So today, wherever you are listening to this, driving along, maybe it’s your commute to work or the commute back. Maybe you’re riding your bike somewhere or going on a walk. Maybe you’re in a beautiful place on the beach and enjoying the beauty of that place. Maybe you’re doing something more mundane. You’re cleaning up in the kitchen right now. What I want to say to you is you’re doing better than you think you matter, and you figuring out what really matters. And if you right now are struggling with all of the different things pulling at you, all of the different voices in your life, all of the different demands coming at you, all the disruptions, digital and in person, or just the mental clutter internally, there’s a way out. But now, within the next 24 to 48 hours, get a piece of paper, get a pen, set a timer for six minutes, and let it all out. Let it work for you. Let it all flow and see if this process doesn’t work for you as well as I’ve now seen it working in my own life. See if it doesn’t help you to see the news hidden in your own life. You won’t find that sitting in your inbox. You will never find it surfing social media. But you might find it in this minute, powerful ritual I’ve been describing here.  

All of this brings me back to the marvelous quote from TS Elliot in the Rock, 1934, he wrote, “Where is the wisdom we have lost in knowledge? Where is the knowledge we have lost in information?” But before that well quoted idea, there’s another question he asks, “Where is the life we have lost in living?”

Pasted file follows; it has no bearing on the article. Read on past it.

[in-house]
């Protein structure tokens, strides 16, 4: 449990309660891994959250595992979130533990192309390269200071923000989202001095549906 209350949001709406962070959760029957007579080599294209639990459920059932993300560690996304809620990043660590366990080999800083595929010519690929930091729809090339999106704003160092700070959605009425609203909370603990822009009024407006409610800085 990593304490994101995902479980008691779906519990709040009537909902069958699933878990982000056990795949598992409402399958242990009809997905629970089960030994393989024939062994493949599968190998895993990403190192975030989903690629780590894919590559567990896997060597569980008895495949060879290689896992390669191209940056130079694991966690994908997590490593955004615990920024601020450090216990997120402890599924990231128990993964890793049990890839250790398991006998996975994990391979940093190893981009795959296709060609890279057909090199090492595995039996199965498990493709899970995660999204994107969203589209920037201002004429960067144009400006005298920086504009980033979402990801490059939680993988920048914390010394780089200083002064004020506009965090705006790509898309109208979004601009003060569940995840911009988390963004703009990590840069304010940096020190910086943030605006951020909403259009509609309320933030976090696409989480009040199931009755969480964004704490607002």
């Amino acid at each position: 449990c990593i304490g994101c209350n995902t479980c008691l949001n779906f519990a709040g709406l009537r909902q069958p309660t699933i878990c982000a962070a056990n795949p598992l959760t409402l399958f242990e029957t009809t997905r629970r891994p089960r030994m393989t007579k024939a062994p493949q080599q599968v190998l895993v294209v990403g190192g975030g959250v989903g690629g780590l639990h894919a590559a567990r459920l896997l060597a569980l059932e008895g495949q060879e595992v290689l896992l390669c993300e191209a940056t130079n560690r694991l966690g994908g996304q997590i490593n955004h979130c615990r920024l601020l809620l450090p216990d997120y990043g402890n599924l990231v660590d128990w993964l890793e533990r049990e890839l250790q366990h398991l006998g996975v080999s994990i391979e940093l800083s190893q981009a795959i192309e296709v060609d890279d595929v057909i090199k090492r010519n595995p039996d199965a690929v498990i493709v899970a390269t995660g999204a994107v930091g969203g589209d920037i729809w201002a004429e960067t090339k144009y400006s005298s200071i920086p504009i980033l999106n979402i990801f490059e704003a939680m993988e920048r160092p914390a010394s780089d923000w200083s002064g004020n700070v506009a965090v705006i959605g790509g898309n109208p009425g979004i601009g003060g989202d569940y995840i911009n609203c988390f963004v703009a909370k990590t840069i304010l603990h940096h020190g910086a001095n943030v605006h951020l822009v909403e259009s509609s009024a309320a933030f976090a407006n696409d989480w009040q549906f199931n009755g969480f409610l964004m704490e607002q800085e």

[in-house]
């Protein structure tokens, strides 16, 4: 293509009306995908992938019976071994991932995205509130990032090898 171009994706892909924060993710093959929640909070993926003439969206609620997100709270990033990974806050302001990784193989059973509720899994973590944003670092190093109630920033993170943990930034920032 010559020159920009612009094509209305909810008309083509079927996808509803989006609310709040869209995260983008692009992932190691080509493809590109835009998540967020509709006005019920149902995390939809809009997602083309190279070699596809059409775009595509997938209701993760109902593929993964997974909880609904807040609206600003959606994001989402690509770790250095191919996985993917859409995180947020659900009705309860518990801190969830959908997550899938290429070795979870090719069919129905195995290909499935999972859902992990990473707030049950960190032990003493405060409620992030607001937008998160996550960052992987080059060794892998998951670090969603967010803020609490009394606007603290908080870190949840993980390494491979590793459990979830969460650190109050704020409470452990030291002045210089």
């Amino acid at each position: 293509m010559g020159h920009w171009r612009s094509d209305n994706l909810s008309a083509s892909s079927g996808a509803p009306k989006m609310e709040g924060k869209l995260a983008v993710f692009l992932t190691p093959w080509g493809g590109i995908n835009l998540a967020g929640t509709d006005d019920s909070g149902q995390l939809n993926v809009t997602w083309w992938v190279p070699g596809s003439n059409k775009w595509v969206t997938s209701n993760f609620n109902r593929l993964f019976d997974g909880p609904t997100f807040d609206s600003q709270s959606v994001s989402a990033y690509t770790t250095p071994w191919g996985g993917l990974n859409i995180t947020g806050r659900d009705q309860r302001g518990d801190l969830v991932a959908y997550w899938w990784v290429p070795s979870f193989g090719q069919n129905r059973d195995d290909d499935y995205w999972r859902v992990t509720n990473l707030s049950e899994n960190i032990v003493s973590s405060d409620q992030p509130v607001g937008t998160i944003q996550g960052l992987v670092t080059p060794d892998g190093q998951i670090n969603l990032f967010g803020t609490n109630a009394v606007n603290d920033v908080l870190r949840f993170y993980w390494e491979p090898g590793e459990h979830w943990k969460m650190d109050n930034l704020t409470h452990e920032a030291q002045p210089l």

What is one idea you heard today that caught your attention? Why did this matter so much to you? And when will you take action by asking this ritual, just once in your life over the next 24-48 hours. And who will you share this tool, this ritual with so that they can start to adopt this in their life as well? 

If you haven’t yet, please sign up for the 1 Minute Wednesday newsletter. There’s probably 150,000 people signed up now, and every week it grows. But be part of the conversation there. It reinforces these conversations you are a part of in the podcast and the books as well to make it a little easier for you to be able to design and live a life that really matters. 

If you found value in this episode, please write a review on Apple Podcasts. The first five people to write a review of this episode will receive free access to the Essentialism Academy. For more details, go to essentialism.com/podcastpromo. Thank you. Really, thank you for listening. And I’ll see you next time.


  1.  Nwscholasticpress.org. (2018). The Best Journalism Teacher I Ever Had. [online] Available at: http://www.nwscholasticpress.org/the-best-journalism-teacher-i-ever-had/ [Accessed 10 Feb. 2023].